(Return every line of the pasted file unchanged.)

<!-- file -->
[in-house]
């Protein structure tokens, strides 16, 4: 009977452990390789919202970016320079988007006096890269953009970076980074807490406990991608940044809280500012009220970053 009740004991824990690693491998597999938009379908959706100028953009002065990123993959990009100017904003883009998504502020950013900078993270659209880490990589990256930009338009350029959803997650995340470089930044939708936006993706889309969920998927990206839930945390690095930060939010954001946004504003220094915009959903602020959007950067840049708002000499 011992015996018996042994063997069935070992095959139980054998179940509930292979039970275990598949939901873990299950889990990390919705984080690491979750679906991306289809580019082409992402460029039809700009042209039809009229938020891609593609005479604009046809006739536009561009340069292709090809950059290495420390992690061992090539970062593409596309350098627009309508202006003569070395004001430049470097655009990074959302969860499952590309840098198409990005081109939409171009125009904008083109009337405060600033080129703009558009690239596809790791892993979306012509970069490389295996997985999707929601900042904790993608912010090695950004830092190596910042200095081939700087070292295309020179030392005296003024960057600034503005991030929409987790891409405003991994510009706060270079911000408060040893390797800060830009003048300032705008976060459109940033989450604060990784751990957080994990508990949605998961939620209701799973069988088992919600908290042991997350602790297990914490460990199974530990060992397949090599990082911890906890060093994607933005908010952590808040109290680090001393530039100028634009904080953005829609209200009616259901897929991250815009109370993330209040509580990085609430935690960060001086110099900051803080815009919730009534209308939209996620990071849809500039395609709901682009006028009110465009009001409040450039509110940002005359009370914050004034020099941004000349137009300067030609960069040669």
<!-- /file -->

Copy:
[in-house]
């Protein structure tokens, strides 16, 4: 009977452990390789919202970016320079988007006096890269953009970076980074807490406990991608940044809280500012009220970053 009740004991824990690693491998597999938009379908959706100028953009002065990123993959990009100017904003883009998504502020950013900078993270659209880490990589990256930009338009350029959803997650995340470089930044939708936006993706889309969920998927990206839930945390690095930060939010954001946004504003220094915009959903602020959007950067840049708002000499 011992015996018996042994063997069935070992095959139980054998179940509930292979039970275990598949939901873990299950889990990390919705984080690491979750679906991306289809580019082409992402460029039809700009042209039809009229938020891609593609005479604009046809006739536009561009340069292709090809950059290495420390992690061992090539970062593409596309350098627009309508202006003569070395004001430049470097655009990074959302969860499952590309840098198409990005081109939409171009125009904008083109009337405060600033080129703009558009690239596809790791892993979306012509970069490389295996997985999707929601900042904790993608912010090695950004830092190596910042200095081939700087070292295309020179030392005296003024960057600034503005991030929409987790891409405003991994510009706060270079911000408060040893390797800060830009003048300032705008976060459109940033989450604060990784751990957080994990508990949605998961939620209701799973069988088992919600908290042991997350602790297990914490460990199974530990060992397949090599990082911890906890060093994607933005908010952590808040109290680090001393530039100028634009904080953005829609209200009616259901897929991250815009109370993330209040509580990085609430935690960060001086110099900051803080815009919730009534209308939209996620990071849809500039395609709901682009006028009110465009009001409040450039509110940002005359009370914050004034020099941004000349137009300067030609960069040669």